Not sure what the difference is between Active and Passive Regeneration... you're not alone!

It's important that you fully understand the maintenance of your diesel particulate filter, with includes the truck's regeneration system. If you recall from a previous post, soot buildup in the dpf must be cleaned at some point, or filter clogging will occur. Unburned soot inside the filter will eventually cause backpressure, and this signals the engine it's time to be cleaned.

In order for regeneration to occur, increased temperatures through the dpf are required for certain periods of time. The perfect filter operating temperature is roughly 1300°F, and that's when the filter will regenerate on its own.


PASSIVE REGENERATION is the most basic form of cleaning. In this type of system, exhaust temperatures from the engine get hot enough to initiate regeneration during typical vehicle operation.


ACTIVE REGENERATION is more complex and requires a source of heat to initiate the regeneration cycle. In this case, air passes through a diesel oxygen catalyst (DOC) prior to entering the dpf. This process fills the filter with Hydrocarbon soot and Nitrogen Dioxide which is present in the exhaust.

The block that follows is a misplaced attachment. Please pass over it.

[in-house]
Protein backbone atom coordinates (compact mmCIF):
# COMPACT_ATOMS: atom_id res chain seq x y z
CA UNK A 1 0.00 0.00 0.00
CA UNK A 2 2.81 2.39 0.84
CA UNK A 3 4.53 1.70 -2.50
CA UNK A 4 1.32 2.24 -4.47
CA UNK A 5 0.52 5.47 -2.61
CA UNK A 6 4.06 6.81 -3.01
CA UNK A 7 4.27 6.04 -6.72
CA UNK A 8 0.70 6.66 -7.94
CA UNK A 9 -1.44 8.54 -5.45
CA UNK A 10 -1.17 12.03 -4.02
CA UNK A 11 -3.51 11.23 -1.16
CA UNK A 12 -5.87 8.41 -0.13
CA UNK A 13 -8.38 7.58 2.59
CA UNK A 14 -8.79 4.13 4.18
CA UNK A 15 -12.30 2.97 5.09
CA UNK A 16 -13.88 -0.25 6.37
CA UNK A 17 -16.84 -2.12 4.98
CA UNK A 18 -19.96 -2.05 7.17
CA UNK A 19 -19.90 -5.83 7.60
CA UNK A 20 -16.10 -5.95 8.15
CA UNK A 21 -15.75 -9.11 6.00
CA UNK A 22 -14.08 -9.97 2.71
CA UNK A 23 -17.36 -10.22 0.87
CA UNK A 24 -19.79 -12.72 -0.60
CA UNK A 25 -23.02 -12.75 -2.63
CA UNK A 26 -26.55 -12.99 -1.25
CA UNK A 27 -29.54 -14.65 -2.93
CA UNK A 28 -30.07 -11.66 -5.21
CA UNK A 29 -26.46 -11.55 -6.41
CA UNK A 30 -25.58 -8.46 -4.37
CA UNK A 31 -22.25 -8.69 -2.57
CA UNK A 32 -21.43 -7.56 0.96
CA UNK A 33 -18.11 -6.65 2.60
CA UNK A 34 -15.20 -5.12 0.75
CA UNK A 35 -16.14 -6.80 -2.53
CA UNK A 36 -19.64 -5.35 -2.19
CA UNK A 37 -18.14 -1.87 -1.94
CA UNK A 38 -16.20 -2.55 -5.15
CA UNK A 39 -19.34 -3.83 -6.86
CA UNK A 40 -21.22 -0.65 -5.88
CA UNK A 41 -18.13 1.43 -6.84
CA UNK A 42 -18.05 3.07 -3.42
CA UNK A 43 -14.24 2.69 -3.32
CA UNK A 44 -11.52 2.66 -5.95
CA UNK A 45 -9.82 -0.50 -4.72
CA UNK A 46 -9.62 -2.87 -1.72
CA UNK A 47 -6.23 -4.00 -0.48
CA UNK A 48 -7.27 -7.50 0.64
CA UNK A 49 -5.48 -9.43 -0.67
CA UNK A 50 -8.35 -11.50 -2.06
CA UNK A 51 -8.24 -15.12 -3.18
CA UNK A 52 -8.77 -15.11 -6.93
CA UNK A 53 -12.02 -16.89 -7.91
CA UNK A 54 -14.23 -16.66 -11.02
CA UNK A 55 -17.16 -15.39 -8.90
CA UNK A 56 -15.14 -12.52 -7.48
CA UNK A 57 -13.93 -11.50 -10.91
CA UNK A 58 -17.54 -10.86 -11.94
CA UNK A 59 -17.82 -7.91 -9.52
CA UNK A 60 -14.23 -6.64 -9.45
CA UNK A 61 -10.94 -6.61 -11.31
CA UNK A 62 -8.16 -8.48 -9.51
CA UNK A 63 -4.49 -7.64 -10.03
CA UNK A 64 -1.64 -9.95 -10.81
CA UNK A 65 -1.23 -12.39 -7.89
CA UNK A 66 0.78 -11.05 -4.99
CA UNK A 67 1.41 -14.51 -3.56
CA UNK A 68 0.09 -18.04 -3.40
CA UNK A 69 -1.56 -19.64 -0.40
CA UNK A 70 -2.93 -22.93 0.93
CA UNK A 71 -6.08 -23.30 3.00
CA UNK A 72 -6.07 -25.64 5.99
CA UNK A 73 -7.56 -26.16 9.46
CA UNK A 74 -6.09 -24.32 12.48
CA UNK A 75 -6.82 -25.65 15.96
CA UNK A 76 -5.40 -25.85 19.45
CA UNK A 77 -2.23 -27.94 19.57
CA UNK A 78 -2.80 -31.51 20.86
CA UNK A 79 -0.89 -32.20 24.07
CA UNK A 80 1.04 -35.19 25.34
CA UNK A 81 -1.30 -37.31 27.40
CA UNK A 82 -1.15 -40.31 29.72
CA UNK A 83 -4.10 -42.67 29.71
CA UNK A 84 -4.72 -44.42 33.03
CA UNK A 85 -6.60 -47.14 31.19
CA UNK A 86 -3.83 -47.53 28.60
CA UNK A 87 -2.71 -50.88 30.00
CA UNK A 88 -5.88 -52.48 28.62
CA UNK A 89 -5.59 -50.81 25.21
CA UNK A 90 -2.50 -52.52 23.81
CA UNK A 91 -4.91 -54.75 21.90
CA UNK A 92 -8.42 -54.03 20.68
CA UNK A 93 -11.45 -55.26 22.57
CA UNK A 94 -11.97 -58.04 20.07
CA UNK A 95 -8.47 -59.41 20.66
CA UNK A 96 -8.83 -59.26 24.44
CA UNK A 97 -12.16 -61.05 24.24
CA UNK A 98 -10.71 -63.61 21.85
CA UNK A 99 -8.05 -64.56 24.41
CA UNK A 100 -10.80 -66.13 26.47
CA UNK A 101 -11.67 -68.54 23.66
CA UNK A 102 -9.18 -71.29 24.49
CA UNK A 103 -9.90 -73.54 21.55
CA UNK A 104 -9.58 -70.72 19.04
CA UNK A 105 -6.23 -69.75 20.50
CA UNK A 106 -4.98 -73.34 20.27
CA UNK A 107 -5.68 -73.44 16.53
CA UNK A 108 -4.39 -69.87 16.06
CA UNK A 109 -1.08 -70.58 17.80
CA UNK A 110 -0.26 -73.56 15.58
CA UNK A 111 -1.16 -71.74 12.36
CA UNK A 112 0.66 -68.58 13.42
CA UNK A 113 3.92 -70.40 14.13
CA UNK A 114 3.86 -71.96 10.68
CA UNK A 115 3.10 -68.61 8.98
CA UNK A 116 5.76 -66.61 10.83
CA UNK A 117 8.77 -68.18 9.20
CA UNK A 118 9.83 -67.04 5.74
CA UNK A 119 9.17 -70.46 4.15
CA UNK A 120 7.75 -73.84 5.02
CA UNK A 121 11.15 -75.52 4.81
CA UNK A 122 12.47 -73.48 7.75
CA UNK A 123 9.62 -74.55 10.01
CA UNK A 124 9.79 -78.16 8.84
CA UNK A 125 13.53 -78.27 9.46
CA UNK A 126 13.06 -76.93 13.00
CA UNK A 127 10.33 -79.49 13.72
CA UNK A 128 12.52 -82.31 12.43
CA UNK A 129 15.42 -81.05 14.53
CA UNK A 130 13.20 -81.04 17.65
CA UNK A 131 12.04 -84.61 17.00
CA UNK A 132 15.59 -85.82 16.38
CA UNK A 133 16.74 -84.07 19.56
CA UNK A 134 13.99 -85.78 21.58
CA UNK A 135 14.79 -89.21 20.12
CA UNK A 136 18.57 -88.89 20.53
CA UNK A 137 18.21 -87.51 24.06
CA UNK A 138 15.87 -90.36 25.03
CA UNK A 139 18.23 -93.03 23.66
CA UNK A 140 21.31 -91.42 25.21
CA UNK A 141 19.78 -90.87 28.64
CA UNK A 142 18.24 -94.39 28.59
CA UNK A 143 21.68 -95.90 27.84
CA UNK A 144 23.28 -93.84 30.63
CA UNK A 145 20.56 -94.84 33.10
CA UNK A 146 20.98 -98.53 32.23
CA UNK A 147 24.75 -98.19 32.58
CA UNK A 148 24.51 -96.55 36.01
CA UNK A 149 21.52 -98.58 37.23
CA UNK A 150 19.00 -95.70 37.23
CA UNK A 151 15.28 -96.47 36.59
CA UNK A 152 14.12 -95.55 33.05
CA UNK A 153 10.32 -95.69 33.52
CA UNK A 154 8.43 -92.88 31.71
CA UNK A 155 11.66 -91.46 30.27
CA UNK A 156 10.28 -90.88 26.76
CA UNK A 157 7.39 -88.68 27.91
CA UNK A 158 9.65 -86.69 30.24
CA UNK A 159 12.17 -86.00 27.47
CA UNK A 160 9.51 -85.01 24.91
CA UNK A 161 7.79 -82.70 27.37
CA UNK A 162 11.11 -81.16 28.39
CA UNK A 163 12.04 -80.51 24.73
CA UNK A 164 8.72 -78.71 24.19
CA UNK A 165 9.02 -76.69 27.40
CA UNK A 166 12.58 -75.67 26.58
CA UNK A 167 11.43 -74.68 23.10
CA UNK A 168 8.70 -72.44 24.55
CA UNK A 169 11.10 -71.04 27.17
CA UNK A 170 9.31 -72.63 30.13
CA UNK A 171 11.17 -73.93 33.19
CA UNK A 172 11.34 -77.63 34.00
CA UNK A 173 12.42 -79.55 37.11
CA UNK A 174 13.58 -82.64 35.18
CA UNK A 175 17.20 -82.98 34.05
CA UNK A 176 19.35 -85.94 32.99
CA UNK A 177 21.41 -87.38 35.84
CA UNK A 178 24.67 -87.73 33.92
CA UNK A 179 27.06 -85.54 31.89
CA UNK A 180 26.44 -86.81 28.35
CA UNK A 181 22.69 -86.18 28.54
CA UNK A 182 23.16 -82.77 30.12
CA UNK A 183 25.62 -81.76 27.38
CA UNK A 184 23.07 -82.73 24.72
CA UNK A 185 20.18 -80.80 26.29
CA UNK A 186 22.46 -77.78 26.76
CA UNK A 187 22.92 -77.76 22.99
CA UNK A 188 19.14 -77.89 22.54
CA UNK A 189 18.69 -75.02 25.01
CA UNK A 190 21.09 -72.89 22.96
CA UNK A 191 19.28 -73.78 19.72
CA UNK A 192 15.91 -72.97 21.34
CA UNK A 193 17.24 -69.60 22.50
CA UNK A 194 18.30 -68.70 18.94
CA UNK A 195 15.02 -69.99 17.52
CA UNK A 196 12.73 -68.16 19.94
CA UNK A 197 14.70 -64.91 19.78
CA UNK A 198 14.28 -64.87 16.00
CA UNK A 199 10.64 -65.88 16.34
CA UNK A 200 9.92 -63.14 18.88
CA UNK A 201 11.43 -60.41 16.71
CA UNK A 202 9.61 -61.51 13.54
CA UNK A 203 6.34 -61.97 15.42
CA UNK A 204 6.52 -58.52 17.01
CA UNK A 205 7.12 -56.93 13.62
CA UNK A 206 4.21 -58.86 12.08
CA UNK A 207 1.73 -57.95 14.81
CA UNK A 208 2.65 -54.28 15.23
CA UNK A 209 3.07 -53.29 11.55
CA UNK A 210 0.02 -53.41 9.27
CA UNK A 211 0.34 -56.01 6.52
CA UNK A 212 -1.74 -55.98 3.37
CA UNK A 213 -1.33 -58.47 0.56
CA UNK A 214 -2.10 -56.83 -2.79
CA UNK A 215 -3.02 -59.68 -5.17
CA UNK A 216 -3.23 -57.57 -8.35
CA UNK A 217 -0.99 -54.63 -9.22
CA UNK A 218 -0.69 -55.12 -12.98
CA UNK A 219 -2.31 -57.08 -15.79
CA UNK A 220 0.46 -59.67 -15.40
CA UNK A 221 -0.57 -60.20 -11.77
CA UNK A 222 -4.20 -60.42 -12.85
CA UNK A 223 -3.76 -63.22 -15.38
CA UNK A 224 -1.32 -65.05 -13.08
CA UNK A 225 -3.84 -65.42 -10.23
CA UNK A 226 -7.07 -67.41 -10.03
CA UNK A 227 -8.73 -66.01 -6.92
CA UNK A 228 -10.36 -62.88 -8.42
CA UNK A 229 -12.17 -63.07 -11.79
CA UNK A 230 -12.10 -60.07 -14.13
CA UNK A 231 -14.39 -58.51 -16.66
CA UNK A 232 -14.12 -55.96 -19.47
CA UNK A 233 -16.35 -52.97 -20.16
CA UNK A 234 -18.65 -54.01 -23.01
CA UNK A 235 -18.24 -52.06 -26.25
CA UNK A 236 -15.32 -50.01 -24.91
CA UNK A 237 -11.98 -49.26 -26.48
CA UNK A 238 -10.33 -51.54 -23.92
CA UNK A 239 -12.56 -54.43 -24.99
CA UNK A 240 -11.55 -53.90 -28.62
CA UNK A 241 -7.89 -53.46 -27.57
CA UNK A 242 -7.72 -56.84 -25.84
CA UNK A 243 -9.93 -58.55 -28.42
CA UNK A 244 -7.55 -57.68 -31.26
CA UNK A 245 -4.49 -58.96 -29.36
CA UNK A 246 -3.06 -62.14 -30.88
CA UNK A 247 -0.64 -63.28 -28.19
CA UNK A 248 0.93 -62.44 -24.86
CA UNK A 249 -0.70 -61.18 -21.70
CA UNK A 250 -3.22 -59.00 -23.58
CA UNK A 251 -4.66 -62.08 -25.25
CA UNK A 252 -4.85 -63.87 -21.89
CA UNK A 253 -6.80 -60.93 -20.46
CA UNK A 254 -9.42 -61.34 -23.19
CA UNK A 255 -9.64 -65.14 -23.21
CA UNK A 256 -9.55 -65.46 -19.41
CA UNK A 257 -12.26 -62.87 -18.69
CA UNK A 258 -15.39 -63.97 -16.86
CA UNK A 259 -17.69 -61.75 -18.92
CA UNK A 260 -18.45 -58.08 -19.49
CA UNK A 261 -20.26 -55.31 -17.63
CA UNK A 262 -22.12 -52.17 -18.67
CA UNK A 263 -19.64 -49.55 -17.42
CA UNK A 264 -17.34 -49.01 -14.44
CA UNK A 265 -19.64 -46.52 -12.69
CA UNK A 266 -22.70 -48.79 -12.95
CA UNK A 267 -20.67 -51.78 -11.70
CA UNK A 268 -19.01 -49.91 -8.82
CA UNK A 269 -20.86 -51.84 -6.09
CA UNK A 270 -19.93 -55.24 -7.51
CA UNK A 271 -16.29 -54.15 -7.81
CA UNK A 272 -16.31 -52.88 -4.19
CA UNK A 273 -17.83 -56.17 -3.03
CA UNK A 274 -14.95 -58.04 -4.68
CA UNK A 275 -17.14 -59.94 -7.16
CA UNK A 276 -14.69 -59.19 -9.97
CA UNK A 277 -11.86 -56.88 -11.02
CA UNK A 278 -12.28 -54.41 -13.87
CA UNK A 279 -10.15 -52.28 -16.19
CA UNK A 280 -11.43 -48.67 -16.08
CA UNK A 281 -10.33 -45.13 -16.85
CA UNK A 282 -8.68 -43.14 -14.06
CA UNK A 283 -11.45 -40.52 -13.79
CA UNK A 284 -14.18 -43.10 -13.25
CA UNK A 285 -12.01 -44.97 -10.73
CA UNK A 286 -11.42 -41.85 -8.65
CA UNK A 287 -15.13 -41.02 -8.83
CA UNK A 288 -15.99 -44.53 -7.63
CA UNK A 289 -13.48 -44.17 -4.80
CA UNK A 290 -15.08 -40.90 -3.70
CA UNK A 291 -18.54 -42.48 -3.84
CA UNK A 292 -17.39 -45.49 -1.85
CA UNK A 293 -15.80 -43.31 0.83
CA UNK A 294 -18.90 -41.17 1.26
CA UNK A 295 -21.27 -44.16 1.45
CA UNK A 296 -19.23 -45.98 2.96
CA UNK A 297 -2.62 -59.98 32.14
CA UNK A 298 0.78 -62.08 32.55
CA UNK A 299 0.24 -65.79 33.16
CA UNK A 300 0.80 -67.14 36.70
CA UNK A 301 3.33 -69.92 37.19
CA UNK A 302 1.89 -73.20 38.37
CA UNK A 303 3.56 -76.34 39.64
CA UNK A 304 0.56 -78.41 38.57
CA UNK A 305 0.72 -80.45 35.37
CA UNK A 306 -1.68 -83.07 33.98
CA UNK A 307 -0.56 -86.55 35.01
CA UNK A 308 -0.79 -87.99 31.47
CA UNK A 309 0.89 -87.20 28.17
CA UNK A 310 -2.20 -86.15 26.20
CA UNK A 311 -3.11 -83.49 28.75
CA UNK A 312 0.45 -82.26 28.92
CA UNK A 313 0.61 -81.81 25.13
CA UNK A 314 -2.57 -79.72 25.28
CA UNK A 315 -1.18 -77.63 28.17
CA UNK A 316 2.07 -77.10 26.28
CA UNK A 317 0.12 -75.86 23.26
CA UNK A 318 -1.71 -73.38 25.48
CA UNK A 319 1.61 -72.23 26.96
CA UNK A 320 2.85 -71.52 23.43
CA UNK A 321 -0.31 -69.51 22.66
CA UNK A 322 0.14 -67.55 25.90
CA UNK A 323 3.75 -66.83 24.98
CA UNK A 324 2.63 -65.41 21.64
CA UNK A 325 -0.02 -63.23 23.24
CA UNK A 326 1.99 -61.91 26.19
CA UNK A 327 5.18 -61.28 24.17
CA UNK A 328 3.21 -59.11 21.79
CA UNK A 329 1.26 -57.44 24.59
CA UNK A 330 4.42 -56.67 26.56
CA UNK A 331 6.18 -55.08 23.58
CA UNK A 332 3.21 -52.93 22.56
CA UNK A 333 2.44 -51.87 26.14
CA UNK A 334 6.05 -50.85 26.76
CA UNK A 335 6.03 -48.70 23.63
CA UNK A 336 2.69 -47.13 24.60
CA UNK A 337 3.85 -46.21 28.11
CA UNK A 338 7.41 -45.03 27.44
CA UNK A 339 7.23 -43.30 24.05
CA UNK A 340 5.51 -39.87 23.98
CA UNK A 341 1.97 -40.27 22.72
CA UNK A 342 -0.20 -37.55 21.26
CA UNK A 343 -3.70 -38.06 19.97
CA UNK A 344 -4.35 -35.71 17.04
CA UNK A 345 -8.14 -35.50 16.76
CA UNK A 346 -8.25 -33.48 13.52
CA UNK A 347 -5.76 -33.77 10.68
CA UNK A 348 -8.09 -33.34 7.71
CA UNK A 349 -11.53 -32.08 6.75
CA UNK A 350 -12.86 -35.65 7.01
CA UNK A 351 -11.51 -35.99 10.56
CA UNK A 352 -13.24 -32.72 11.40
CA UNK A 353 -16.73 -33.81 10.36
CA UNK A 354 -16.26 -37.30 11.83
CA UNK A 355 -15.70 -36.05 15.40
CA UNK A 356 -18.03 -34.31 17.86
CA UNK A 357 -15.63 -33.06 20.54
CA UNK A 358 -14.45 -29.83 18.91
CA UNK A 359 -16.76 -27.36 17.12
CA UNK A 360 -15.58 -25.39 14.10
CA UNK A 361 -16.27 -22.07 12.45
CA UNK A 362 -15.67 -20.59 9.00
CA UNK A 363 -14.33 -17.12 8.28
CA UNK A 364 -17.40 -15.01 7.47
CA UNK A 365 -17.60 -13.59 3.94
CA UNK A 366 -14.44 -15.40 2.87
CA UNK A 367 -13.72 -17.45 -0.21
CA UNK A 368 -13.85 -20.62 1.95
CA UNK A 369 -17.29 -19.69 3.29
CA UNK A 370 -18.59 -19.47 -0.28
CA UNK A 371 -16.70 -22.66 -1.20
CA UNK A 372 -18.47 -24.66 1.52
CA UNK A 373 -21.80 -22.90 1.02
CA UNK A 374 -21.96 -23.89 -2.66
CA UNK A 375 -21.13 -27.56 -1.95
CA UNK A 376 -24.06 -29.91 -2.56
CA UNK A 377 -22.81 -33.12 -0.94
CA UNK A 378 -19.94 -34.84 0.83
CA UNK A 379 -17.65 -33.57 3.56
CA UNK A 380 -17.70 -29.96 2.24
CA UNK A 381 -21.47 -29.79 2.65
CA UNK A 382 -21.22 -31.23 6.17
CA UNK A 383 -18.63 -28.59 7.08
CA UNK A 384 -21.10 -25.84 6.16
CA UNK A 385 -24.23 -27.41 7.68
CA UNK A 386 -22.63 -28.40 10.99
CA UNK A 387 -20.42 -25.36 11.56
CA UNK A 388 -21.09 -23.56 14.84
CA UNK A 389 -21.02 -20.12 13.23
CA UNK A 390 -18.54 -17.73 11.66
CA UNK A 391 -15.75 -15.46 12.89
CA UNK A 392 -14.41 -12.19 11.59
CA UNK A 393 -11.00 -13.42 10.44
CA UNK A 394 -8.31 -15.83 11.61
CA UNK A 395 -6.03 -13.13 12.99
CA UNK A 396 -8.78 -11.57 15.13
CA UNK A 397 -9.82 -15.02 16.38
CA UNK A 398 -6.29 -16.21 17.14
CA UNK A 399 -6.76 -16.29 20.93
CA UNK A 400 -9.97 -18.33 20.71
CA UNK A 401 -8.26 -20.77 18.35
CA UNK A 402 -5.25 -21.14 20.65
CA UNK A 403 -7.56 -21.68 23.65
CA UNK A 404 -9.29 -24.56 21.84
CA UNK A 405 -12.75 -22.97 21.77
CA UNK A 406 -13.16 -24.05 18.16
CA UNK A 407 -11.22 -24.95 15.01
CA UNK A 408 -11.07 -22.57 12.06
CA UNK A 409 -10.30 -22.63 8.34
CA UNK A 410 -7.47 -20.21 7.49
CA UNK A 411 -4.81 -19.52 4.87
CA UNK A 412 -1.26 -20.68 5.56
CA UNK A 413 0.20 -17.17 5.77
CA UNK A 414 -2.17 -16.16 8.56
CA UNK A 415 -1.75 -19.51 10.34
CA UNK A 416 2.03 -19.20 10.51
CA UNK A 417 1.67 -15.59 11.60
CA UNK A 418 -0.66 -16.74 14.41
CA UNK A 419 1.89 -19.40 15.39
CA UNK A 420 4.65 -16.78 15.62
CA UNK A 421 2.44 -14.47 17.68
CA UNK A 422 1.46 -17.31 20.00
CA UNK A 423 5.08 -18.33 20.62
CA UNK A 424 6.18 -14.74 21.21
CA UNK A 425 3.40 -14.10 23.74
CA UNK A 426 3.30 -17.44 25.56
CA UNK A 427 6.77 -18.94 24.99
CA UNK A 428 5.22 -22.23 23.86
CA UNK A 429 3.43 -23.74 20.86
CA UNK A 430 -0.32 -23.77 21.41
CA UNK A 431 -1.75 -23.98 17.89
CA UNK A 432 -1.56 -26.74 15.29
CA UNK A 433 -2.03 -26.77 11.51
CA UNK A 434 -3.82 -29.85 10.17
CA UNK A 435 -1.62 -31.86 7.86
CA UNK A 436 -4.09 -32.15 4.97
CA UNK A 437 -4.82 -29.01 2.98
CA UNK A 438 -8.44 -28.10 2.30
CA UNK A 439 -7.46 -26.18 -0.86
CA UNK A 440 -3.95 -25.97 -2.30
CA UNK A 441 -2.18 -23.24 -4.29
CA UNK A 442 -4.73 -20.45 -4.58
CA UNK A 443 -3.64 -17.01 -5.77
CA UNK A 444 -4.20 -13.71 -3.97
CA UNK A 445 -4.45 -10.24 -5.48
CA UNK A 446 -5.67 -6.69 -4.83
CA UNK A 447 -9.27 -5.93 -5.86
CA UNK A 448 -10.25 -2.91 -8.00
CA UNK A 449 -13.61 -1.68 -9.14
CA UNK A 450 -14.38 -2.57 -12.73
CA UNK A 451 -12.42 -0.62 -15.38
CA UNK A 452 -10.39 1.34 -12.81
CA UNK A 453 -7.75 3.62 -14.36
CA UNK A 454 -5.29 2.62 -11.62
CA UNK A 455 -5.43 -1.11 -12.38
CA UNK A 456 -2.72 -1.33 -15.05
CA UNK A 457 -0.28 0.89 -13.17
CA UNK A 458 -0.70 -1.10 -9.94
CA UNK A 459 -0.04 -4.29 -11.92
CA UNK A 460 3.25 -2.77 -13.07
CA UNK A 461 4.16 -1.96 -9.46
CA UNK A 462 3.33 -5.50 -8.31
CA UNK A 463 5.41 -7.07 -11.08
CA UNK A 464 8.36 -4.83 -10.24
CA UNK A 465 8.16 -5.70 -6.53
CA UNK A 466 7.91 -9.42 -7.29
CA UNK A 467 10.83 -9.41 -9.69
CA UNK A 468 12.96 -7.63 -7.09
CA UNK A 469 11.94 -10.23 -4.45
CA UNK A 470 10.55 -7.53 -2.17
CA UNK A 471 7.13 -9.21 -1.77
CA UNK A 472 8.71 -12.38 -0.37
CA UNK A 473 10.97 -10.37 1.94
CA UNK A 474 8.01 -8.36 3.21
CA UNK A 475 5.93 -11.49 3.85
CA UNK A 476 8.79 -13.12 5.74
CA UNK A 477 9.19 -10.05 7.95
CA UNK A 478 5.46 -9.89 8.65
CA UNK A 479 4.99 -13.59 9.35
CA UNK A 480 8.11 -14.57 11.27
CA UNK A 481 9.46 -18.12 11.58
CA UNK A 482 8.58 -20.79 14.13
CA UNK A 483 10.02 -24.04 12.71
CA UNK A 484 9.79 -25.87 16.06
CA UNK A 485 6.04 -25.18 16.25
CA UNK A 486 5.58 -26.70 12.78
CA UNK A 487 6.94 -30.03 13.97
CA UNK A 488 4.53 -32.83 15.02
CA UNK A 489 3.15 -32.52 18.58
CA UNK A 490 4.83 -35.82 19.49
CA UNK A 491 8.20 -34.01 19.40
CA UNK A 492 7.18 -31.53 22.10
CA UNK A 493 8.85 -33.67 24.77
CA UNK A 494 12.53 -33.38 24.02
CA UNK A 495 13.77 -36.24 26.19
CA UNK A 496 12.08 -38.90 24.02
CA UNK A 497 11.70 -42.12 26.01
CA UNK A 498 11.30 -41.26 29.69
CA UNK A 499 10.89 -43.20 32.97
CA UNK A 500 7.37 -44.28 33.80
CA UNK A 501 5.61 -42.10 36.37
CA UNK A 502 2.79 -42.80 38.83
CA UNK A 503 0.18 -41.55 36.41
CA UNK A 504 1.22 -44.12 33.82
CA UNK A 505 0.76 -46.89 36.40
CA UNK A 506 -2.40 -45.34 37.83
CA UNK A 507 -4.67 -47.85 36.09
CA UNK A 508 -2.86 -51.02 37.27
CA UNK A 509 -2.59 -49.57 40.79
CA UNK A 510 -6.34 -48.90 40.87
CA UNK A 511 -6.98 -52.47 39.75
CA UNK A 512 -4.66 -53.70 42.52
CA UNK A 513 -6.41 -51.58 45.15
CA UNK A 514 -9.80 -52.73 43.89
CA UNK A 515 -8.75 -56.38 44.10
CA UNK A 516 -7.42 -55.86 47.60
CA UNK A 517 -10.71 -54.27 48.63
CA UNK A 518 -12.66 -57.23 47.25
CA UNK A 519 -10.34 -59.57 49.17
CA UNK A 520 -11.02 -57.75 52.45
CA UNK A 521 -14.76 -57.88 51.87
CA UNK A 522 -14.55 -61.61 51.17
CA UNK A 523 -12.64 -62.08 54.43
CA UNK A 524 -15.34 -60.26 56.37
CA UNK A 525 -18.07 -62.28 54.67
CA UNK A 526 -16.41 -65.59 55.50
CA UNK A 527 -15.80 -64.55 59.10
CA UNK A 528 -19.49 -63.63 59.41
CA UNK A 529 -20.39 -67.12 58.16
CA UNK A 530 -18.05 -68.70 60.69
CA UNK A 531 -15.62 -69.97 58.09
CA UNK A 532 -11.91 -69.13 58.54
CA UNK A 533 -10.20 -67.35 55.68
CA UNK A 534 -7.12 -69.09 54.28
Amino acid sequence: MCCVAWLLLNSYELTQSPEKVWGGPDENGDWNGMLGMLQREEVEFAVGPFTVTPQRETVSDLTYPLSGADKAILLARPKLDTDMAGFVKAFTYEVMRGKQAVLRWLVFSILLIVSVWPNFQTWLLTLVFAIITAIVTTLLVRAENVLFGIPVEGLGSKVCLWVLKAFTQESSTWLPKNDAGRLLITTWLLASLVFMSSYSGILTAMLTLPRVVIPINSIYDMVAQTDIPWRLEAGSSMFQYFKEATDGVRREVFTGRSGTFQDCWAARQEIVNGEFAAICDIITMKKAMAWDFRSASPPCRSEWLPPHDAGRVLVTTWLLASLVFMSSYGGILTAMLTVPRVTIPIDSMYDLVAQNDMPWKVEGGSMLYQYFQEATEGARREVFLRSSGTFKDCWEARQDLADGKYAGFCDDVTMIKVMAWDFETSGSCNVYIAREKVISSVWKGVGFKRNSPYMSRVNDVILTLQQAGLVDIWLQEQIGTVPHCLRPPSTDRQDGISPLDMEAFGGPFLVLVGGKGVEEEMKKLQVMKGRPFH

diesel particulate filter regeneration


The unburned soot will eventually cause backpressure. This signals the engine it is time to be cleaned, and the regeneration process begins.

To start the active regeneration process, the engine doses raw diesel fuel on the face of the catalyst, oxidizing the fuel and creating heat at nearly 1300ºF. 


As we will talk about next week, not all particles in diesel fuel can be burned, and these unburned particles create ash that is left in the filter. The only way to eliminate the ash is by physically cleaning the filter.